14. By: Bertrand Garbinti (Centre de recherche de la Banque de France - Banque de France, CREST - Centre de Recherche en Économie et Statistique - ENSAI - Ecole Nationale de la Statistique et de l'Analyse de l'Information [Bruz] - CNRS - Centre National de la Recherche Scientifique - X - École polytechnique - ENSAE ParisTech - École Nationale de la Statistique et de l'Administration Économique); Jonathan Goupille-Lebret (GATE Lyon Saint-Étienne - Groupe d'analyse et de théorie économique - CNRS - Centre National de la Recherche Scientifique - Université de Lyon - UJM - Université Jean Monnet [Saint-Étienne] - UCBL - Université Claude Bernard Lyon 1 - Université de Lyon - UL2 - Université Lumière - Lyon 2 - ENS Lyon - École normale supérieure - Lyon); Thomas Piketty (PSE - Paris School of Economics, PJSE - Paris Jourdan Sciences Economiques - UP1 - Université Panthéon-Sorbonne - ENS Paris - École normale supérieure - Paris - EHESS - École des hautes études en sciences sociales - ENPC - École des Ponts ParisTech - CNRS - Centre National de la Recherche Scientifique - INRAE - Institut National de Recherche pour l’Agriculture, l’Alimentation et l’Environnement, WIL - World Inequality Lab)
    Abstract: Measuring and understanding the evolution of wealth inequality is a key challenge for researchers, policy makers, and the general public. This paper breaks new ground on this topic by presenting a new method to estimate and study wealth inequality. This method combines fiscal data with household surveys and national accounts in order to provide annual wealth distribution series, with detailed breakdowns by percentiles, age and assets. Using the case of France as an illustration, we show that the resulting series can be used to better analyze the evolution and the determinants of wealth inequality dynamics over the 1970-2014 period. We show that the decline in wealth inequality ends in the early 1980s, marking the beginning of a rise in the top 1% wealth share, though with significant fluctuations due largely to asset price movements. Rising inequality in saving rates coupled with highly stratified rates of returns has led to rising wealth concentration in spite of the opposing effect of house price increases. We develop a simple simulation model highlighting how changes in the combination of unequal saving rates, rates of return and labor earnings that occurred in the early 1980s generated large multiplicative effects that led to radically different steady-state levels of wealth inequality. Taking advantage of the joint distribution of income and wealth, we show that top wealth holders are almost exclusively top capital earners, and less and less are made up of top labor earners; it has become increasingly difficult in recent decades to access top wealth groups with one's labor income only.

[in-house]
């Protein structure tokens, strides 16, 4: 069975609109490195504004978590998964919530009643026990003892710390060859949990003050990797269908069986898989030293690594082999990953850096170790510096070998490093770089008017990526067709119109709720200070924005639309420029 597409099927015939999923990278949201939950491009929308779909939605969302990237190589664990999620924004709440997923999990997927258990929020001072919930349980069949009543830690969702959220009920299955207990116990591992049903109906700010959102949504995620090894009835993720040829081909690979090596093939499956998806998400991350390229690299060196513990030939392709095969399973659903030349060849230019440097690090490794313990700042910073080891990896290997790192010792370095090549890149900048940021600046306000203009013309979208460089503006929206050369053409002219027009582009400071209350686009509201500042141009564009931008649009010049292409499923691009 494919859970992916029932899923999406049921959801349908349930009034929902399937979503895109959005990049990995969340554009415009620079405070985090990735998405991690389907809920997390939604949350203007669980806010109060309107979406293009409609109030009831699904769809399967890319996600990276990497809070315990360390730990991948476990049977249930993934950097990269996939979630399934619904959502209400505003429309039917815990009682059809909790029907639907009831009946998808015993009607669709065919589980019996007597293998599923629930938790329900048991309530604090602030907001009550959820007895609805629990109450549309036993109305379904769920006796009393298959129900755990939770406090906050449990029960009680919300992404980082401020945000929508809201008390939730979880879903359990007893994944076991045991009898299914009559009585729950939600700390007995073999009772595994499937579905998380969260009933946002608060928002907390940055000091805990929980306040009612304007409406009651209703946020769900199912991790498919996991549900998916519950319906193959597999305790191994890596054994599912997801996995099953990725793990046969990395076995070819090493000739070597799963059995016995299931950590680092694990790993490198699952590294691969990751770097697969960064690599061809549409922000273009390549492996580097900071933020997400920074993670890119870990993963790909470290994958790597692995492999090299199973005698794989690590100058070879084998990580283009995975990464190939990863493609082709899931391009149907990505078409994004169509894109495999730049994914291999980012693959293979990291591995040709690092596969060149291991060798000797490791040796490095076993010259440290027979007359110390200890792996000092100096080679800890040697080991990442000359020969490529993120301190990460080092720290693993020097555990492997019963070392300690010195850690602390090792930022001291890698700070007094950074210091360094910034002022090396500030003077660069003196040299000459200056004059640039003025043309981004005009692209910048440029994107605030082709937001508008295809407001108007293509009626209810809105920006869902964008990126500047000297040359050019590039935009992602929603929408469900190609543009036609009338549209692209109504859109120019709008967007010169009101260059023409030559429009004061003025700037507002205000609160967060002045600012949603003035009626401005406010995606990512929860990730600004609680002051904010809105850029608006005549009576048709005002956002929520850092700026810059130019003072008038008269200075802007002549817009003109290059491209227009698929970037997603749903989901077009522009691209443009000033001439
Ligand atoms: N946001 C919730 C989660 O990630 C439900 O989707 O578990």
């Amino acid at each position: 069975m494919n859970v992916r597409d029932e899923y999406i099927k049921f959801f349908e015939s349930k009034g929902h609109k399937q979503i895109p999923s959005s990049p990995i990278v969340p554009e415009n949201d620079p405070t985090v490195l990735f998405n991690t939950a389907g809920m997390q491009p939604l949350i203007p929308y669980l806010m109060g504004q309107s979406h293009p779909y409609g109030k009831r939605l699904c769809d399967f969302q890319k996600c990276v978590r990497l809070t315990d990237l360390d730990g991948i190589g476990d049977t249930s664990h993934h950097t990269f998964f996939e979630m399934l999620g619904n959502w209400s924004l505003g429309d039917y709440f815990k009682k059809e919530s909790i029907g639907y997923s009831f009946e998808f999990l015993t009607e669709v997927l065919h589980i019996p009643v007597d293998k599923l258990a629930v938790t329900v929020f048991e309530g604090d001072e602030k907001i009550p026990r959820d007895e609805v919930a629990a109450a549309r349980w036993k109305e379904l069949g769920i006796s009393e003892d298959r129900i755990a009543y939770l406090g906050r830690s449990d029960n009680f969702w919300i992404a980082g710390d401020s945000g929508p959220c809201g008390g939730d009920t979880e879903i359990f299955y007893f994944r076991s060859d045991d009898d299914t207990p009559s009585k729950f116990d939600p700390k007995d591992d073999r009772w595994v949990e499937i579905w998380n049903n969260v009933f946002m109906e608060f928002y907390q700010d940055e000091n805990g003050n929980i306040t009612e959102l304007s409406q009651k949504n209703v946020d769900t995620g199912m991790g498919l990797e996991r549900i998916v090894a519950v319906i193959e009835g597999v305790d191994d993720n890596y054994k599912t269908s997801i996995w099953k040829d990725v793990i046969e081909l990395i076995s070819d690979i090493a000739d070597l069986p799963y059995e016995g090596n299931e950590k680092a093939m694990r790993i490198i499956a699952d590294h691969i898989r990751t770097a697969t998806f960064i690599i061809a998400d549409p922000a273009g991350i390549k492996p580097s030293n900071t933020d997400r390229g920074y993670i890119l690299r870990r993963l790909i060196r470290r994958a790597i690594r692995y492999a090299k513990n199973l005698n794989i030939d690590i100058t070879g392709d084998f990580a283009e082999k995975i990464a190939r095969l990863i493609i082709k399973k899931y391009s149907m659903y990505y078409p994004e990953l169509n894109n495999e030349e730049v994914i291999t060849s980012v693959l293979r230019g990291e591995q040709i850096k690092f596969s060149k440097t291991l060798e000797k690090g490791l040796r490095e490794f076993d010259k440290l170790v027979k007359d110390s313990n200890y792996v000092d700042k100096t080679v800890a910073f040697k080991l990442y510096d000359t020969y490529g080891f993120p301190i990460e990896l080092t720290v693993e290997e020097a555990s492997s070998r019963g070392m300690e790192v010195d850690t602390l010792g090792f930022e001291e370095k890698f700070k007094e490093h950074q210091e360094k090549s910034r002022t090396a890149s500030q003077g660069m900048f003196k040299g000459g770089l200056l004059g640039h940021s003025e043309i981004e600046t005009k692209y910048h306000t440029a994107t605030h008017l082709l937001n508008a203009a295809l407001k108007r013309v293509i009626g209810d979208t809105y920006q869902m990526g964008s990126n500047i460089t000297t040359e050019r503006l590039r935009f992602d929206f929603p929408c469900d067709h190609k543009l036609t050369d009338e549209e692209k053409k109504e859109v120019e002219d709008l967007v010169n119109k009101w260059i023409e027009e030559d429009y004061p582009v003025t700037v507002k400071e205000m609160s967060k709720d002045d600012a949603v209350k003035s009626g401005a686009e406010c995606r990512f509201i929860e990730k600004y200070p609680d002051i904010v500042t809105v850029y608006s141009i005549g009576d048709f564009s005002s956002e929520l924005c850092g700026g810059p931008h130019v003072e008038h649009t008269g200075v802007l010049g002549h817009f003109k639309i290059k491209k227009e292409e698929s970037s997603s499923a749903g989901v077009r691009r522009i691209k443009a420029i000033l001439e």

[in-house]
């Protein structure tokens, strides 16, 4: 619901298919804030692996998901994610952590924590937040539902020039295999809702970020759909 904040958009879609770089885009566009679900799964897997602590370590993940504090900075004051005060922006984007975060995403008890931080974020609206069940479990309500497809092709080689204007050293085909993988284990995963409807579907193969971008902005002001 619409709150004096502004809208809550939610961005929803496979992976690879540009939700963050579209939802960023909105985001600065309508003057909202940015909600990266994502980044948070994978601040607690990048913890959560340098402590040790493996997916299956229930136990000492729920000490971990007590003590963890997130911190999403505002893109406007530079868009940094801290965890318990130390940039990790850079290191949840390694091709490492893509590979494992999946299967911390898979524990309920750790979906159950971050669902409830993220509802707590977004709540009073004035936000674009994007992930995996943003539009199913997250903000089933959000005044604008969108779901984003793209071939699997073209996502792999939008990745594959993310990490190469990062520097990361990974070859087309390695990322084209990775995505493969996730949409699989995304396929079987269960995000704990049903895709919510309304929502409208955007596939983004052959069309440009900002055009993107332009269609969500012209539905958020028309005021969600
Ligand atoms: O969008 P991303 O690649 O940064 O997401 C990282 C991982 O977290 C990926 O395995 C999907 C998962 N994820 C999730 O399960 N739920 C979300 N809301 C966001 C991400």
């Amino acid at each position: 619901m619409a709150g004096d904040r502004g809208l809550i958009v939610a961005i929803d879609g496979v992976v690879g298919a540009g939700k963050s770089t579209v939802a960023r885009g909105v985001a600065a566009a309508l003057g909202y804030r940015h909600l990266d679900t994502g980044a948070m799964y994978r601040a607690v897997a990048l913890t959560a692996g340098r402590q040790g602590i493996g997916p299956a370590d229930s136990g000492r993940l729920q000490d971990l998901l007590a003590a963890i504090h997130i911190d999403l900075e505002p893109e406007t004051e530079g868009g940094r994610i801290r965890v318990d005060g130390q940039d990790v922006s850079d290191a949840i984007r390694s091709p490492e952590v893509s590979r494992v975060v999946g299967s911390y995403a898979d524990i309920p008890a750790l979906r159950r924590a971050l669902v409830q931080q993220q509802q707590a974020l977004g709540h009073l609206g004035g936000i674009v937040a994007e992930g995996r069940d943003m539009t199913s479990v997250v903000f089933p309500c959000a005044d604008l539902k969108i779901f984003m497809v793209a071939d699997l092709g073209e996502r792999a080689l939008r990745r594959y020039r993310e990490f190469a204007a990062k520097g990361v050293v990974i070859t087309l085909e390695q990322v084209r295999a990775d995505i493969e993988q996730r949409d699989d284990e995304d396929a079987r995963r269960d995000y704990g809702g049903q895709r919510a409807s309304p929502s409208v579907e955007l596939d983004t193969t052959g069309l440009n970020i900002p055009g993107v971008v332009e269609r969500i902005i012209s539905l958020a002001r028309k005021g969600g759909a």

Keywords: Wealth Inequality,Methods,measurement,France,Distributional National Accounts,DINA,wealth,capital share
    Date: 2020
  15. By: George S. Tavlas (Bank of Greece)